Yet again the live export issue has raised its head in Australia with more exposes of the cruelty and abuse animals suffer in overseas abattoirs; this time in Vietnam.
While it may be true that Australia has tighter animal welfare legislation than some of the countries targeted in these exposes, the implication that all is well in our slaughterhouses, compared to those overseas, is very wrong indeed. Moreover, this sleight of hand serves to distract us from some of the bigger issues at stake – why, for instance are we concerned about how animals are treated overseas but not in Australia? Why are we focussing on their treatment leading up to slaughter and not the fact of slaughter – the ending of their life – itself? Why do we generally think it is OK to kill animals at all, never mind at the current alarming rates (conservative estimates of around 60 billion a year)?
We know that animals are sentient beings who have meaningful lives with ties to their own species as well as others; we know they feel pain and fear; we know they exhibit empathy for each other and maybe even for us; we know they can be emotionally damaged just as we can. How, then, in the face of all this can we still be arguing about whether live exports are acceptable instead of having meaningful – difficult, real – discussions about whether slaughter per se is acceptable?
To my mind, there are many reasons for our focus on one aspect (live export) over a consideration of the whole (the acceptability of eating other animals). Perhaps the first is that talking about animal death is largely taboo, especially in the case of slaughter. We hide our slaughterhouses and marginalise the workers all so we don’t have to think about what happens behind their doors[i]. But this is more a symptom than a cause. The cause is a sense of human exceptionalism – we believe and our social and cultural systems fiercely support this ideology – that it is only the human that matters, or at least the human that matters most. We see this idea – anthropocentrism – reflected time and again, in discussions about animal rights and about the environment. For example, at a societal level there is generic agreement that some animals should have protection while others do not matter because they are commodities for our use. The animals we extend protection to are the ones that matter to us – the ones we have relationships with, and care about. The rest can go hang, literally. This is speciesism in action.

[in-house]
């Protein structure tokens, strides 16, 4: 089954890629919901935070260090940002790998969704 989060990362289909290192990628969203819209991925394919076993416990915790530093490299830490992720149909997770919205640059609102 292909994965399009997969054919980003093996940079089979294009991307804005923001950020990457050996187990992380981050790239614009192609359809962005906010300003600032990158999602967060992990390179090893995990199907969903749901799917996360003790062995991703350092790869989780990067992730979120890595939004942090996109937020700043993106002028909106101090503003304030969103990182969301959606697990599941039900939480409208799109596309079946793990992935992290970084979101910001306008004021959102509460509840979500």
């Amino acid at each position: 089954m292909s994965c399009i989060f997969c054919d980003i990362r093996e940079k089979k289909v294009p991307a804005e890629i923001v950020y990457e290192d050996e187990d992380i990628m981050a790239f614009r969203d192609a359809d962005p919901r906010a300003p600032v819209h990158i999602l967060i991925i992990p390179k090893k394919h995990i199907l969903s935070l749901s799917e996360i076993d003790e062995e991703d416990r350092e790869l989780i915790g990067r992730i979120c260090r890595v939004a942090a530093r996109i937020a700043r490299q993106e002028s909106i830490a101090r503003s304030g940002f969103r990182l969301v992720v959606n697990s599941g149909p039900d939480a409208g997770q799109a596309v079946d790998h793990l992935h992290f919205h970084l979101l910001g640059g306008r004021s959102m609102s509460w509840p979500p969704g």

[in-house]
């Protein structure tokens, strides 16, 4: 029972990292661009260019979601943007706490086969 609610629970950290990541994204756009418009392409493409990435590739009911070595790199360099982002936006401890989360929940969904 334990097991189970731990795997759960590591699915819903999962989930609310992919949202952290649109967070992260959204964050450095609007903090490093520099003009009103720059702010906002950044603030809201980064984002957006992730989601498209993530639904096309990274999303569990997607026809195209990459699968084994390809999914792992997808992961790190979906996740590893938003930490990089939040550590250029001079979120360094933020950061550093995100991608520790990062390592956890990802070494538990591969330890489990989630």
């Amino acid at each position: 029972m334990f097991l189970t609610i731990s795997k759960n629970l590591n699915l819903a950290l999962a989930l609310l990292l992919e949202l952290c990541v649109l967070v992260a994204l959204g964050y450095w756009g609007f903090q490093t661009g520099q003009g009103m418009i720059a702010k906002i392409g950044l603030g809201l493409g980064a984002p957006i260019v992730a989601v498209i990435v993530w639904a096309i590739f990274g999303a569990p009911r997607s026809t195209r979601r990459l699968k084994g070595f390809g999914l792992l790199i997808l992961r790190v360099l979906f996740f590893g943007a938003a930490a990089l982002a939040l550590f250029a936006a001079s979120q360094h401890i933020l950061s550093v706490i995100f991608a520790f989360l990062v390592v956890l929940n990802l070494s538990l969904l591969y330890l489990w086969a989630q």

Richard Ryder wrote:
“In as much as both “race” and “species” are vague terms used in the classification of living creatures according, largely, to physical appearance, an analogy can be made between them. Discrimination on grounds of race, although most universally condoned two centuries ago, is now widely condemned. Similarly, it may come to pass that enlightened minds may one day abhor “speciesism” as much as they now detest “racism.” The illogicality in both forms of prejudice is of an identical sort. If it is accepted as morally wrong to deliberately inflict suffering upon innocent human creatures, then it is only logical to also regard it as wrong to inflict suffering on innocent individuals of other species. … The time has come to act upon this logic.”
But this extends to differences between nonhuman animal species too – hence, when we demonstrate concern for dogs but not cows that too is speciesism. The way we talk about animals that do not fall into our moral sphere – as “it”; as generic categories, e.g., “cattle” – serves to underscore this. Discussed as commodities, and in economic terms, they become “things” not individuals with needs, wants, histories, and lives. And this allows us to kill, maim, execute, and eat them at will[ii].
Recognising speciesism when it rears its head is important in combating it. But we also need to be careful to avoid simplistic ‘us’ versus ‘them’ categorisations lest we inadvertently underscore the very workings of speciesism. Talking about ‘Australian’ versus ‘overseas’ slaughter practices is a case in point. The issue here is not who is doing the unspeakably vile things to other sentient creatures, but that we all are complicit in it – by ignoring it, by focussing on ‘exceptional’ tales of overseas cruelty, by eating meat and other animal products. Focussing on one side of this allows the other to be valorised at worst, and ignored, at best.
[ii] This extends beyond the issue of slaughter and also explains how it is we condone – albeit often implicitly – other forms of cruelty to animals.
And just in case you think there are significant differences between species, here is some information on the not-so-secret lives and intelligence of cows.
Author: Nik Taylor